Empty baskets and piles of ‘on special’ stock of toilet paper obstructed the floor of the tills. We hugged as close as we could and all but sucked our bellies in so as to avoid getting in anybody’s way. With the trolley and the tiny pram pushed into one another as tightly as feasible, we began to unload our load onto the till point. 

While we were mid unload, a teller walked up and opened the till next to ours. With not even a trolley length separating the tills, and only space for a walkway between the opposite tills, there wasn’t much space and the front of Peace’s pram stuck slightly into the newly opened till.

Signaled by the teller now flashing her ‘open’ light, a middle-aged couple walked up. The wife approached the till with a small bag of what appeared to be medication. As they walked past us I apologized for the squeeze, not that there was much I could do about it. But my mamma raised me with manners and it seemed the right thing to do. But given that they were two very able-bodied people, both adults, I figured it wouldn’t be a massive train smash if only one got fully to the front of the teller while the other waited slightly to the side.

I continued unloading and saw the man start barking at Sophie. I paused only to hear him telling her to get out of his way. Soph was looking a bit startled, but I let it be, thinking she would likely shift slightly, and he would step in front of her and squeeze up to the till like the rest of us were doing.

But no. This wasn’t enough for this man who escalated fast, suddenly placing his hands onto Sophie to move her and Peace, instructing them to get out of the queue area and wait outside the entrance.

My sweet child, completely taken aback and confused, started to comply! The shop was packed. He was telling her to wait at the exit, out of my sight and a good ten metres away from me! I couldn’t get close enough to intervene physically as the trolley was in-between her and I. I could not risk being separated from her and peace. I signaled to Soph not to move, and looked at him and simply said ‘she cannot go anywhere, we can’t risk getting split, up she’s just a child’ (I wanted to SCREAM many less savory things… but then I remembered that I was an adult, something he clearly forgot).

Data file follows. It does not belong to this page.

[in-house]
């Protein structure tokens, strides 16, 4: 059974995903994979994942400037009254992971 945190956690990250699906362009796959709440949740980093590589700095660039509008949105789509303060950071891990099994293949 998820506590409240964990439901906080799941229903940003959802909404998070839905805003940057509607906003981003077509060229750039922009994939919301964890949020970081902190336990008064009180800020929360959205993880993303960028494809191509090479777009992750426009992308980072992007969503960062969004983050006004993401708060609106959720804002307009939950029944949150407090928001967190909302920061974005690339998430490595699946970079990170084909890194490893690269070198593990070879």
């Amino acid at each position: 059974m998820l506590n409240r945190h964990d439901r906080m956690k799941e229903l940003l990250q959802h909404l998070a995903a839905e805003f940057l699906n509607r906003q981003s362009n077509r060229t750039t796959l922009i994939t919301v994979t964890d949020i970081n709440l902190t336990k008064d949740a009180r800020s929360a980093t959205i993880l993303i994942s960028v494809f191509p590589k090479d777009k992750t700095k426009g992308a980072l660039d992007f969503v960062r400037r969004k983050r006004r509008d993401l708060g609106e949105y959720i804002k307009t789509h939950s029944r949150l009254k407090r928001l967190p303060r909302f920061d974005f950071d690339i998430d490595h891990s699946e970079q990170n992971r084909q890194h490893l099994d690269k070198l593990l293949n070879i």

That’s when a grown-ass man started a vitriolic attack on this eight year old girl, and me, a very clearly struggling mama just trying to get out of the shops. The verbal abuse hurled at us was beyond anything I could ever have imagined, and I could see his wife becoming increasingly embarrassed. Not that I cared, because if she had an inch of decency, she would have stopped him.. but then I suddenly thought to myself, if he can speak to strangers like this, imagine what he does at home. But I digress.

The verbal insults culminated in him YELLING (in a packed shop) ‘this is totally self-inflicted, you shouldn’t even be here’. 

When you feel like you have more right to floor space than another human (spending WAY more money than you for what it’s worth), when you feel you have a right to lay your hands on an innocent child, hurl insults at a woman doing her best, when you sleep well doing this… well shame on you. Shame on you, you entitled old man. Patriarchy. Privilege. Prejudice. All wrapped up in one egotistical man who couldn’t bring it to find himself to just let it be.

I’m still wondering how my presence in the store on that day was more self-inflicted than his presence. Still wondering whether my existence as a woman was what triggered him. Was it my Black children? Or did he miss their skin colour completely and cast his prejudice about my family size?

Whatever it was, I really hope you managed to sleep well that night. I hope that you felt more empowered by what you said. It doesn’t take a lot to BE KIND. It takes even less to just move on and leave people alone.